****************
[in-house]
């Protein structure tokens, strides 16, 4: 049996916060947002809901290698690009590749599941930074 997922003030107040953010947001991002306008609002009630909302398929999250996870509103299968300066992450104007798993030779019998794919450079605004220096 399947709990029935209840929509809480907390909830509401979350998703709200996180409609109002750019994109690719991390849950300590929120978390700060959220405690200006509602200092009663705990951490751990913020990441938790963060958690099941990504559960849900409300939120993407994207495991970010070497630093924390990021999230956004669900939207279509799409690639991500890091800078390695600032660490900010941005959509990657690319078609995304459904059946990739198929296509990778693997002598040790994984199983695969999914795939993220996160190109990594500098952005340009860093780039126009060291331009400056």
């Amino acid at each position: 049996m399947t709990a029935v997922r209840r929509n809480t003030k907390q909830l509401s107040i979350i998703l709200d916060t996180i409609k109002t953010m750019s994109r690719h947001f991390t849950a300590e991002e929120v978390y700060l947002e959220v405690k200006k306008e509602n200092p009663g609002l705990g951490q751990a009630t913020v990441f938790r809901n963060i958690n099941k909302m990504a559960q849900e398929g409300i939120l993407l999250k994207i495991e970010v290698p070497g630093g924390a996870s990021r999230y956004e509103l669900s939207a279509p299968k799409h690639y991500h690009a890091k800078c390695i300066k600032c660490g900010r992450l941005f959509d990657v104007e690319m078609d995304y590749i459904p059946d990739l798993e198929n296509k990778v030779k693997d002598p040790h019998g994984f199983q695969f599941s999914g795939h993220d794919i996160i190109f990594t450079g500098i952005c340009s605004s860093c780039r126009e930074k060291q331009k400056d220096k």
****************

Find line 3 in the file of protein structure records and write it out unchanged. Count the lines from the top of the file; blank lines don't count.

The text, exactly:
């Amino acid at each position: 049996m399947t709990a029935v997922r209840r929509n809480t003030k907390q909830l509401s107040i979350i998703l709200d916060t996180i409609k109002t953010m750019s994109r690719h947001f991390t849950a300590e991002e929120v978390y700060l947002e959220v405690k200006k306008e509602n200092p009663g609002l705990g951490q751990a009630t913020v990441f938790r809901n963060i958690n099941k909302m990504a559960q849900e398929g409300i939120l993407l999250k994207i495991e970010v290698p070497g630093g924390a996870s990021r999230y956004e509103l669900s939207a279509p299968k799409h690639y991500h690009a890091k800078c390695i300066k600032c660490g900010r992450l941005f959509d990657v104007e690319m078609d995304y590749i459904p059946d990739l798993e198929n296509k990778v030779k693997d002598p040790h019998g994984f199983q695969f599941s999914g795939h993220d794919i996160i190109f990594t450079g500098i952005c340009s605004s860093c780039r126009e930074k060291q331009k400056d220096k």